The secret is technology that was first developed for inkjet printers. Just as the print head on an inkjet printer can spray a pattern of ink so fine and precise that it can lay down tiny text and large images on paper, so can Irrigreen’s XP robotic sprinkler heads. They adjust the flow and the target of their spray so that the water hits your lawn and not your driveway, sidewalks or flowerbeds.
Irrigreen’s XP sprinkler head looks like any other pop-up sprinkler. They connect to PVC pipe buried in your lawn, just like traditional systems, and then pop up when the water is turned on. The difference is that Irrigreen XP heads have 14 nozzles of varying sizes, with flow and pressure sensors in each head, working in concert with an electronic controller to vary the amount of water emitted from each nozzle as the head rotates.
Of course, all this efficiency does require some work up front. Using Irrigreen’s app, you dial in the distance the water streams should travel, marking points every three to four feet as the sprinkler head rotates and adjusting how far the water is thrown as needed to hit the edge of your grass and not go past it. You’ll need to set more points to follow curves or jagged lines, but you can set up to 50 points for each head. This allows the system to put water precisely where it’s intended.
A quick breakdown of the major benefits an Irrigreen system delivers includes:
- Unlike a conventional sprinkler system, Irrigreen’s robotic sprinkler heads don’t need to overlap to cover the entire lawn. This greatly reduces the amount of trenching by more than 80 percent. Where a conventional sprinkler system might need 1,500 feet of PVC pipe, you’ll need only 250 feet for an Irrigreen system. That means the system can be installed much faster and reduce/eliminate current issues with construction supply chain.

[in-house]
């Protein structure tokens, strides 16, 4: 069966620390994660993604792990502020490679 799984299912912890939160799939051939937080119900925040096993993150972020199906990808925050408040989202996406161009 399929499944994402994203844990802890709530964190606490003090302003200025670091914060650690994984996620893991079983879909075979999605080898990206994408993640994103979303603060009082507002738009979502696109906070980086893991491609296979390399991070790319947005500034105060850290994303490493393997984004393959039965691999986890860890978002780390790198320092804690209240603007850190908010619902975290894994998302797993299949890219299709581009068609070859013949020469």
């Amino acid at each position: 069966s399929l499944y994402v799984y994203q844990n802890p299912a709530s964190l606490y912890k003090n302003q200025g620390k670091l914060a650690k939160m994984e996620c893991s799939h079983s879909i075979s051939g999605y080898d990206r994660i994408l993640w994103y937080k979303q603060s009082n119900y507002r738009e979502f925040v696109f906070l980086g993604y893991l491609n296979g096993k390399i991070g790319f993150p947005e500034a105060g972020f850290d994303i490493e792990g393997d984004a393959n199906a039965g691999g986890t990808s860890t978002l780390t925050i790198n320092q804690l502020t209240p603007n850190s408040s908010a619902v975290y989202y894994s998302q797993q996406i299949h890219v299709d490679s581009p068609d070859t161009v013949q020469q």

- Each Irrigreen XP pop-up sprinkler head has 14 nozzles of varying sizes. The head can ‘throw’ streams of water varying distances and adjust the degree of water pressure in real time, so that the spray pattern follows the precise contours of your lawn.
- It also reduces the number of sprinkler heads that are needed. Where a conventional sprinkler system might require 40 sprinkler heads to cover a given area, an Irrigreen system will need just five. Eliminating the overlap between sprinkler heads also eliminates wet spots in the lawn caused by more than one sprinkler head hitting an area with water to ensure complete coverage.
- Unlike conventional sprinklers that spray water a fixed distance and routinely overshoot the edge of the lawn in order to cover all of it, needlessly watering sidewalks, patios, driveways, and other hardscapes, or spraying water on the side of your home or outdoor fixtures such as air conditioners, you can program Irrigreen XP sprinkler heads to follow your lawn’s precise contours, so that water reaches the edge of the lawn and goes no further.
In addition to reacting to water pressure, Irrigreen XP sprinkler heads operate on low-voltage power, so once the plumbing aspect of an installation is finished, the next step is to wire the sprinkler heads to a controller that you connect to your WiFi network (2.4GHz networks only).